Why do more small firms in developing countries not use the market for professional business services like accounting, marketing, and human resource specialists? Two key reasons may be that firms lack information about the availability of these services, and that they struggle to distinguish the quality of good versus bad providers. A brand recognition exercise finds that most small firms are unaware of most providers in this market, and a survey of service providers reveals that they largely rely on word-of-mouth and informal reputation mechanisms for acquiring customers. This study set up a business services marketplace that contains information about the different providers present in the market and used mystery shopper visits to develop a quality ratings system. A randomised experiment with more than 1,000 firms provided access to this marketplace to the treatment group and randomised whether firms received just information or also quality ratings. The provision of quality ratings information shifts small firms’ preferences over which provider they would like to use, increasing the average quality rating of their preferred providers by 0.2 to 0.4 ratings points out of 5. However, neither the provision of information nor these quality ratings had any significant impact on the likelihood that small firms go on to hire a business service provider over the subsequent six months. The results suggest that alleviating information frictions alone is insufficient to increase usage of professional business services.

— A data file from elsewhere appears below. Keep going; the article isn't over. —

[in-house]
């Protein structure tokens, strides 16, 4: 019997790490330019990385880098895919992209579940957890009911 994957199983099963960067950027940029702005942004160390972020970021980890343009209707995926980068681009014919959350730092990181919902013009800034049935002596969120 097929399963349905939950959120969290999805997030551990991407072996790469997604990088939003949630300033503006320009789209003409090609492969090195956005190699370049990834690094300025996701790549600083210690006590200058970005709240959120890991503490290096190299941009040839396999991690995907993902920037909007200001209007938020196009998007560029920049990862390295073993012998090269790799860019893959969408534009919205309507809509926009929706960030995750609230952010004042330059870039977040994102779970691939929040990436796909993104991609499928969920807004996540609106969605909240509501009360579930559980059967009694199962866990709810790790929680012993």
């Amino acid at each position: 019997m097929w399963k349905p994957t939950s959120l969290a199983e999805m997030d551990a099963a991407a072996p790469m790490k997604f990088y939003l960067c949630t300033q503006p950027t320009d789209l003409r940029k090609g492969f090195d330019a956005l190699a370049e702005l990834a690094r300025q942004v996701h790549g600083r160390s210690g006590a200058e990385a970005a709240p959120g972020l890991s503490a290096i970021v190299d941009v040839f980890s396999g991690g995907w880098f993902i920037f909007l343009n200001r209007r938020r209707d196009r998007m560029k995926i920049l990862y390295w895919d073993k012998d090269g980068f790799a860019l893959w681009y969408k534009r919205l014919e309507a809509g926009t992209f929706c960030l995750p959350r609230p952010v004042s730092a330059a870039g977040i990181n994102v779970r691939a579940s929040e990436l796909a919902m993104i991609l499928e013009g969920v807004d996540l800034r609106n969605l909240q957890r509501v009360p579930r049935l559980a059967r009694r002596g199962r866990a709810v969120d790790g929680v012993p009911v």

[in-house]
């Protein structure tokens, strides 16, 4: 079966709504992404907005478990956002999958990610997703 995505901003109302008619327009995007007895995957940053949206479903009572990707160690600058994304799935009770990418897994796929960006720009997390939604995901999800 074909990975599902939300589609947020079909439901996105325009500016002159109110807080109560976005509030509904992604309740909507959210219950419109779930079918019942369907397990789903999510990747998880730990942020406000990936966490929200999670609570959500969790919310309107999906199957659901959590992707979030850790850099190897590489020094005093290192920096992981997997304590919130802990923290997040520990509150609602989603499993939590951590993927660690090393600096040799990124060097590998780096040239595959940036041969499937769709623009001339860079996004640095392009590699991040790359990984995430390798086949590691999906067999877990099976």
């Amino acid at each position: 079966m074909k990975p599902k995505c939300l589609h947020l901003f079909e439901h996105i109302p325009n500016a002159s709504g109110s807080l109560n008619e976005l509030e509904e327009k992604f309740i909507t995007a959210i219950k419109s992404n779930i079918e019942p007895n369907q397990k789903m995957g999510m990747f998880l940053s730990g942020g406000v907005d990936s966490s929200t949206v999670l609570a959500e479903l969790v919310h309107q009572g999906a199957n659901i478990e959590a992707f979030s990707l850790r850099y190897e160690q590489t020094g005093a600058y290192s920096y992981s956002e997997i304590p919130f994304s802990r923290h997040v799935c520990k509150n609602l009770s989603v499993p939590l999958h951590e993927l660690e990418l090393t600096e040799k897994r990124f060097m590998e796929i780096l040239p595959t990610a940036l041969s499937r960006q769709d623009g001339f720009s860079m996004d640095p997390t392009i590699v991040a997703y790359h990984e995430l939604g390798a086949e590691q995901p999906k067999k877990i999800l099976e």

Knowledge or use of the market for business service providers.
Access to the marketplace didn’t get more firms to use business services, but it increased firms’ knowledge of the providers available in the market.
Access to the marketplace didn’t significantly change firms’ confidence in being able to find a provider if needed.
Firms that were provided information about the quality of the providers were more likely to choose higher quality ones (on average, with a rating of 0.2 to 0.4 stars higher) as the top three providers they would go for.
Quality ratings information worked to both increase the number of providers with the highest score chosen (by 7 to 11 percentage points) and reduce the number of bottom-ranked firms (by 9 to 15 percentage points).